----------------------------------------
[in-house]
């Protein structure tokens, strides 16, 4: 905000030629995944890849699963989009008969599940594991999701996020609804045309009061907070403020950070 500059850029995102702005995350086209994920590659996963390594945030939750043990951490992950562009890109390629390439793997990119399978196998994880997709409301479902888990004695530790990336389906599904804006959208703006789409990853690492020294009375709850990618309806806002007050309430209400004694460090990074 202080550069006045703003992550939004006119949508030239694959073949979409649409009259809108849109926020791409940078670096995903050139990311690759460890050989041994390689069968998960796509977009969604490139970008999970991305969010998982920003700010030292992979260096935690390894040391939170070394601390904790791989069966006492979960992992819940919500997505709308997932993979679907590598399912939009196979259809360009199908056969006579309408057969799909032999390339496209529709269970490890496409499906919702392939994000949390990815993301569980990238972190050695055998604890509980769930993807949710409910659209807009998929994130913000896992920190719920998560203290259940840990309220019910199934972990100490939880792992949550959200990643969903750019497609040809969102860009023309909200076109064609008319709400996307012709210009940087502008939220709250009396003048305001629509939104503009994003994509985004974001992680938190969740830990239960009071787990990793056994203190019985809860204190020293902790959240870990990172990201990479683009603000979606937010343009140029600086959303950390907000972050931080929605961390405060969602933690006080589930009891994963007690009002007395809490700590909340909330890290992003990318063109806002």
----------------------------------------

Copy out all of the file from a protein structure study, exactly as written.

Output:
[in-house]
């Protein structure tokens, strides 16, 4: 905000030629995944890849699963989009008969599940594991999701996020609804045309009061907070403020950070 500059850029995102702005995350086209994920590659996963390594945030939750043990951490992950562009890109390629390439793997990119399978196998994880997709409301479902888990004695530790990336389906599904804006959208703006789409990853690492020294009375709850990618309806806002007050309430209400004694460090990074 202080550069006045703003992550939004006119949508030239694959073949979409649409009259809108849109926020791409940078670096995903050139990311690759460890050989041994390689069968998960796509977009969604490139970008999970991305969010998982920003700010030292992979260096935690390894040391939170070394601390904790791989069966006492979960992992819940919500997505709308997932993979679907590598399912939009196979259809360009199908056969006579309408057969799909032999390339496209529709269970490890496409499906919702392939994000949390990815993301569980990238972190050695055998604890509980769930993807949710409910659209807009998929994130913000896992920190719920998560203290259940840990309220019910199934972990100490939880792992949550959200990643969903750019497609040809969102860009023309909200076109064609008319709400996307012709210009940087502008939220709250009396003048305001629509939104503009994003994509985004974001992680938190969740830990239960009071787990990793056994203190019985809860204190020293902790959240870990990172990201990479683009603000979606937010343009140029600086959303950390907000972050931080929605961390405060969602933690006080589930009891994963007690009002007395809490700590909340909330890290992003990318063109806002």